The teenagers peer through the glass at hundreds of suitcases, branded with the names of the camp’s victims and the addresses they had hoped to return to.
Corridors are lined with pictures of prisoners, taken on their arrival. Underneath is the date they arrived, followed by the date of their death.
Rooms are full of possessions taken away from the prisoners - Jewish prayer shawls, a mountain of kitchen pots and even tins of shoe polish.
There is a huge pile of glasses, taken from the bodies of people killed in the gas chambers, and there are thousands of shoes. Endless pairs of battered, brown shoes that once belonged to men, women and child prisoners.
The tour guide does not need to say anything as we enter the next room. Behind the glass is two tonnes of slowly disintegrating human hair. It was shaven from women when they arrived at the camp, and the Nazis used it to make carpets.
No amount of television documentary footage or advance warning can prepare you for these sights. They are not mere museum exhibitions. They are real possessions, real hair, real life.
Emily Savage, 16, from Sir Harry Smith Community College, in Whittlesey, said: “I just don’t have words for it.
“The most shocking thing for me was seeing all the shoes and all the faces of prisoners. I just don’t understand how people could do this.”
Students file into the gas chamber at Auschwitz I - it is the only one that was not destroyed by the Nazis as they tried to erase all evidence of the Final Solution. There are openings in the roof, where deadly Cyclone B gas was filtered in.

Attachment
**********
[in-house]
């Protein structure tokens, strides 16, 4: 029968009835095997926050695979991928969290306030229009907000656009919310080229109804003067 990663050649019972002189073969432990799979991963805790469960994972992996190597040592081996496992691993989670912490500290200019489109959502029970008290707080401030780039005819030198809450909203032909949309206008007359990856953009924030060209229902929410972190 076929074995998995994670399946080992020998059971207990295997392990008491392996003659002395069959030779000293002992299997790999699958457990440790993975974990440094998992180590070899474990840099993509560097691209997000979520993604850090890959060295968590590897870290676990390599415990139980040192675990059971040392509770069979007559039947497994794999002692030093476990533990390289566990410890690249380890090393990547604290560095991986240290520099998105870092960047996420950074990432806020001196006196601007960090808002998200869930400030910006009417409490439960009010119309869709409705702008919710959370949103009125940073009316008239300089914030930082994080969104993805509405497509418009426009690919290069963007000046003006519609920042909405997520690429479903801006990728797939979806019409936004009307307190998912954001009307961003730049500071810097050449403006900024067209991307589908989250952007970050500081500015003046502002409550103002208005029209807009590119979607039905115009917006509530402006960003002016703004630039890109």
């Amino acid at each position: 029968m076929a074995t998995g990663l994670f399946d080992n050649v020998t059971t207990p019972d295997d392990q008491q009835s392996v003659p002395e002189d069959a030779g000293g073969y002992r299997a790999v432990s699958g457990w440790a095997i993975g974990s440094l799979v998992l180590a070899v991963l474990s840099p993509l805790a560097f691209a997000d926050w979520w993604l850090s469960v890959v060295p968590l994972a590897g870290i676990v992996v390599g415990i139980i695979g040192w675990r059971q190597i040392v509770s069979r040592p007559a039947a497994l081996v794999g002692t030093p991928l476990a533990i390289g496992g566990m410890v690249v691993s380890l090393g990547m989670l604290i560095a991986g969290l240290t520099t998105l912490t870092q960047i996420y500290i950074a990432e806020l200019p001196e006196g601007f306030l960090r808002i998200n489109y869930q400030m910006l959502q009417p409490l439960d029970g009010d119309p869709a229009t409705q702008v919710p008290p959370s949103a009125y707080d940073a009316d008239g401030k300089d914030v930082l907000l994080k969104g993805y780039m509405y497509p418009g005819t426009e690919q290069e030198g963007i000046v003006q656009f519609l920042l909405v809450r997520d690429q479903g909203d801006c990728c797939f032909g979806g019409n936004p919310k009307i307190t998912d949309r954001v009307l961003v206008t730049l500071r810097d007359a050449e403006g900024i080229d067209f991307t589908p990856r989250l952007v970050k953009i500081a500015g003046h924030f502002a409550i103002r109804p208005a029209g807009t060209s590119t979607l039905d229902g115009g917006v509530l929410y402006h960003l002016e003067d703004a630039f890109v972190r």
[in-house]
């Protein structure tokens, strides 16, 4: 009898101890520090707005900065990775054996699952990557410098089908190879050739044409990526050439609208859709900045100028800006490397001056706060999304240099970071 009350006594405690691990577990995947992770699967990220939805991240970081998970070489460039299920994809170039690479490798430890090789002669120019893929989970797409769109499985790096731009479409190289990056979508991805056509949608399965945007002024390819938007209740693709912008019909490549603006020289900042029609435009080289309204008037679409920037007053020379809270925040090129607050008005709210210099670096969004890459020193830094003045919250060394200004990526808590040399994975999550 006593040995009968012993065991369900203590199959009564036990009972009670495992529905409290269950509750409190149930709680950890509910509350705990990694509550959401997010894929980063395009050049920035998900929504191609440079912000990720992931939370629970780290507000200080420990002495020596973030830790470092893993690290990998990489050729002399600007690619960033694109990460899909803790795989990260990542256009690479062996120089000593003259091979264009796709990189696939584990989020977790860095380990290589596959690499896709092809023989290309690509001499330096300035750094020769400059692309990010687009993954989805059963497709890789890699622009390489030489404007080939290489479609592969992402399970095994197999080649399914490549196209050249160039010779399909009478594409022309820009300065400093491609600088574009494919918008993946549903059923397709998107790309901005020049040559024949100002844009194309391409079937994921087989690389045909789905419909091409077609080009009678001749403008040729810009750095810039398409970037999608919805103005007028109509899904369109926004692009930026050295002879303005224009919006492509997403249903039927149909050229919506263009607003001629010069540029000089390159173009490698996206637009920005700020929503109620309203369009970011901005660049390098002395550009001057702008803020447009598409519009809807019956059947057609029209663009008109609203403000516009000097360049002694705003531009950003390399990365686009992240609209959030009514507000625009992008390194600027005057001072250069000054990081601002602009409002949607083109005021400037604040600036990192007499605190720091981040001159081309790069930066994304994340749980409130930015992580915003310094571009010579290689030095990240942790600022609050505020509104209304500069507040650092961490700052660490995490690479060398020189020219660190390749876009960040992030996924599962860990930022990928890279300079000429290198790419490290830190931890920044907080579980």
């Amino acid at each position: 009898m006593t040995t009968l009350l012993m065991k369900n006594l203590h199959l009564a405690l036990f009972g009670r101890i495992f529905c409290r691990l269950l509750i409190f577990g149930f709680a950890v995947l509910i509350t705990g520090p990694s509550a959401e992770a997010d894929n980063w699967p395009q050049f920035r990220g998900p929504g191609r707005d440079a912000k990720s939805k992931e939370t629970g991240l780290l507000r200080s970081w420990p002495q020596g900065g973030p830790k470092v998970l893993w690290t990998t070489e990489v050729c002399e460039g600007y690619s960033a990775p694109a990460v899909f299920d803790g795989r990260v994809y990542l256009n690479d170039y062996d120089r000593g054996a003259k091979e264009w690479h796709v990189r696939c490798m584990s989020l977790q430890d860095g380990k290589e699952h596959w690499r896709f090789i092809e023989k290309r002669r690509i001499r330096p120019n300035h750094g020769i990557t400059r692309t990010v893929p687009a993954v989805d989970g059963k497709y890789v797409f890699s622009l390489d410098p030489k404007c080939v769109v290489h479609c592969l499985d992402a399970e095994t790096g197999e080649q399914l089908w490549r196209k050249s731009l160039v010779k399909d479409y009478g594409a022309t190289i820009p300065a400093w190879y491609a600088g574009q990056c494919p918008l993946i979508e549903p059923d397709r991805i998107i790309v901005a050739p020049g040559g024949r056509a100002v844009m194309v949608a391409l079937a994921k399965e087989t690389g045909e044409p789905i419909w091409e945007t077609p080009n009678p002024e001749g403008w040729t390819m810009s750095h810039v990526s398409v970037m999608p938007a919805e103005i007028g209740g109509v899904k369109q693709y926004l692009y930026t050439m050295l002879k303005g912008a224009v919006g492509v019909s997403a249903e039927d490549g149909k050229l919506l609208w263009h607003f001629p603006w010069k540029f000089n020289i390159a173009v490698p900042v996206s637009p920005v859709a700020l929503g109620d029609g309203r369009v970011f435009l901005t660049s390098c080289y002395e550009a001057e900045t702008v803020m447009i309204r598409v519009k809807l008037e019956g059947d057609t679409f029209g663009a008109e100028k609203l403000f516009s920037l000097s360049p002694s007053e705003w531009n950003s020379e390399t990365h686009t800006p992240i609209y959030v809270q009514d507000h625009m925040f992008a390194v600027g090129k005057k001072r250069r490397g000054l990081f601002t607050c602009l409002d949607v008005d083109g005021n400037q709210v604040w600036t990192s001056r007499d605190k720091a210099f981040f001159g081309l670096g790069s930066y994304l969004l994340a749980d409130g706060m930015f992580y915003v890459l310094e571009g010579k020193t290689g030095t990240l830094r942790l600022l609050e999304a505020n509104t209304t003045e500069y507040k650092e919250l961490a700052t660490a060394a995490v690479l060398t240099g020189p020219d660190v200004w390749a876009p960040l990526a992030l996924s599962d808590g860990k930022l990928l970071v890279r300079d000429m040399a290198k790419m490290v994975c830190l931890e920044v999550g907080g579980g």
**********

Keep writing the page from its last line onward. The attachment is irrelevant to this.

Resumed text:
Wisbech Grammar School student Francesca Cooper, 17, said: “I knew this trip was going to have an effect on me, but I didn’t realise how much until we walked into the gas chamber.
“It’s really hard to describe how it makes you feel. It’s something you have to experience.”
The students move on to the second death camp Birkenau, which is almost 20 times the size of Auschwitz I.
They see four black grave stones yards from the ruins of the gas chambers and a larger memorial, which is visited by hundreds of Israeli soliders every month.
Towards the back of the camp, a building which had been used to register new prisoners is now a memorial to them.
Luggage not burned by the Nazis is preserved, from watches to house keys. Photographs of Jewish families, babies and couples line the walls.
The students gather to place candles at the end of the railroad line and listen to a final ceremony.
Rabbi Barry Marcus, who is nearing his 100th visit to Auschwitz-Birkenau, says if we held a minute’s silence for every victim of the Holocaust, we would be stood still for three years.
But as the sun sets, it is David who provides the best explanation of why these trips are necessary.
“Soon, there will not be any eye-witnesses,” he says. “Even the youngest survivors are now around 70.
“When they’re gone, you might think that’s the end. That’s not true. You’re the new eye-witnesses, you’re the ambassadors who can leave here and make a difference.”
The message, which students had seen earlier on a sign at Auschwitz I, is loud and clear.
“The one who does not remember history is bound to live through it again.”